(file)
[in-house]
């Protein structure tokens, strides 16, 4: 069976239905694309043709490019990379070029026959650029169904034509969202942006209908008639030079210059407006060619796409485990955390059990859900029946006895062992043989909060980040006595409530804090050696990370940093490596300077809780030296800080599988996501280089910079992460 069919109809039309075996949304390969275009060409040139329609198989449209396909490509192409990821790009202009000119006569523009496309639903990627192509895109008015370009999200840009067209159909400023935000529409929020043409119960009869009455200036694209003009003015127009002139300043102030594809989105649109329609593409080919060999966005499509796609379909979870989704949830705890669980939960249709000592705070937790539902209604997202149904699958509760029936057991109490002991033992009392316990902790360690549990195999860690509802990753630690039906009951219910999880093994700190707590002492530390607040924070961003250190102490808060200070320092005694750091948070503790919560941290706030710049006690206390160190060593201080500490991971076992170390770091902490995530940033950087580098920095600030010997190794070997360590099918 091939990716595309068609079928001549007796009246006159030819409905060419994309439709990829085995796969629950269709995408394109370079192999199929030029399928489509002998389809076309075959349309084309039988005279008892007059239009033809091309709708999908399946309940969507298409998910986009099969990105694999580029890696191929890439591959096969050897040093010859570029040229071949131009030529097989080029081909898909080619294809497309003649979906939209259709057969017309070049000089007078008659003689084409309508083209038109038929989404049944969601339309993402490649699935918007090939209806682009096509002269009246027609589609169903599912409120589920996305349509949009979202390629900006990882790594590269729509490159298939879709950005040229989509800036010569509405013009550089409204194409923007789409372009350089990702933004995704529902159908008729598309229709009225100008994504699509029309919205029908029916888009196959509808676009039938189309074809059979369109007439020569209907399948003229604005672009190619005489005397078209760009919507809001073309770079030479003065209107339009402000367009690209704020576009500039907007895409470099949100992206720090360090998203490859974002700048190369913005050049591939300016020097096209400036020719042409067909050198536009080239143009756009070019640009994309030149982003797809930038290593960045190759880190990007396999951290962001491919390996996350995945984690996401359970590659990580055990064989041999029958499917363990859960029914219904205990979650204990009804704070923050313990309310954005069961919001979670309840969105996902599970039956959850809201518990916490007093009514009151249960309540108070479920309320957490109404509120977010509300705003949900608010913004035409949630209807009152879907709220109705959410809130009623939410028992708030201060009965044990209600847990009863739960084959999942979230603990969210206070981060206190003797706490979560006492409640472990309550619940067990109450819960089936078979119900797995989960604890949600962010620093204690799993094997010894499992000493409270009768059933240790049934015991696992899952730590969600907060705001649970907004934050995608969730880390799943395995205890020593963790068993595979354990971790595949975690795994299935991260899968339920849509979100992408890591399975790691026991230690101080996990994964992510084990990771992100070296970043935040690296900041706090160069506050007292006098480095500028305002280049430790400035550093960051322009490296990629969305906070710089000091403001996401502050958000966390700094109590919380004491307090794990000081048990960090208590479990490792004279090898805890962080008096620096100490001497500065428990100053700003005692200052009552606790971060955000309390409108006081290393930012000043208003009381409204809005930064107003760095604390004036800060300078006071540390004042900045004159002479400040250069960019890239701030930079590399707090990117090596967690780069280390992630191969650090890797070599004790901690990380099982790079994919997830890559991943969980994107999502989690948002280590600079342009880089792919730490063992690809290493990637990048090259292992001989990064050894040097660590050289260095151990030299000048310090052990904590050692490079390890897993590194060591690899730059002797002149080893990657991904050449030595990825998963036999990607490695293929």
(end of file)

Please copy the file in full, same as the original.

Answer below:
[in-house]
């Protein structure tokens, strides 16, 4: 069976239905694309043709490019990379070029026959650029169904034509969202942006209908008639030079210059407006060619796409485990955390059990859900029946006895062992043989909060980040006595409530804090050696990370940093490596300077809780030296800080599988996501280089910079992460 069919109809039309075996949304390969275009060409040139329609198989449209396909490509192409990821790009202009000119006569523009496309639903990627192509895109008015370009999200840009067209159909400023935000529409929020043409119960009869009455200036694209003009003015127009002139300043102030594809989105649109329609593409080919060999966005499509796609379909979870989704949830705890669980939960249709000592705070937790539902209604997202149904699958509760029936057991109490002991033992009392316990902790360690549990195999860690509802990753630690039906009951219910999880093994700190707590002492530390607040924070961003250190102490808060200070320092005694750091948070503790919560941290706030710049006690206390160190060593201080500490991971076992170390770091902490995530940033950087580098920095600030010997190794070997360590099918 091939990716595309068609079928001549007796009246006159030819409905060419994309439709990829085995796969629950269709995408394109370079192999199929030029399928489509002998389809076309075959349309084309039988005279008892007059239009033809091309709708999908399946309940969507298409998910986009099969990105694999580029890696191929890439591959096969050897040093010859570029040229071949131009030529097989080029081909898909080619294809497309003649979906939209259709057969017309070049000089007078008659003689084409309508083209038109038929989404049944969601339309993402490649699935918007090939209806682009096509002269009246027609589609169903599912409120589920996305349509949009979202390629900006990882790594590269729509490159298939879709950005040229989509800036010569509405013009550089409204194409923007789409372009350089990702933004995704529902159908008729598309229709009225100008994504699509029309919205029908029916888009196959509808676009039938189309074809059979369109007439020569209907399948003229604005672009190619005489005397078209760009919507809001073309770079030479003065209107339009402000367009690209704020576009500039907007895409470099949100992206720090360090998203490859974002700048190369913005050049591939300016020097096209400036020719042409067909050198536009080239143009756009070019640009994309030149982003797809930038290593960045190759880190990007396999951290962001491919390996996350995945984690996401359970590659990580055990064989041999029958499917363990859960029914219904205990979650204990009804704070923050313990309310954005069961919001979670309840969105996902599970039956959850809201518990916490007093009514009151249960309540108070479920309320957490109404509120977010509300705003949900608010913004035409949630209807009152879907709220109705959410809130009623939410028992708030201060009965044990209600847990009863739960084959999942979230603990969210206070981060206190003797706490979560006492409640472990309550619940067990109450819960089936078979119900797995989960604890949600962010620093204690799993094997010894499992000493409270009768059933240790049934015991696992899952730590969600907060705001649970907004934050995608969730880390799943395995205890020593963790068993595979354990971790595949975690795994299935991260899968339920849509979100992408890591399975790691026991230690101080996990994964992510084990990771992100070296970043935040690296900041706090160069506050007292006098480095500028305002280049430790400035550093960051322009490296990629969305906070710089000091403001996401502050958000966390700094109590919380004491307090794990000081048990960090208590479990490792004279090898805890962080008096620096100490001497500065428990100053700003005692200052009552606790971060955000309390409108006081290393930012000043208003009381409204809005930064107003760095604390004036800060300078006071540390004042900045004159002479400040250069960019890239701030930079590399707090990117090596967690780069280390992630191969650090890797070599004790901690990380099982790079994919997830890559991943969980994107999502989690948002280590600079342009880089792919730490063992690809290493990637990048090259292992001989990064050894040097660590050289260095151990030299000048310090052990904590050692490079390890897993590194060591690899730059002797002149080893990657991904050449030595990825998963036999990607490695293929």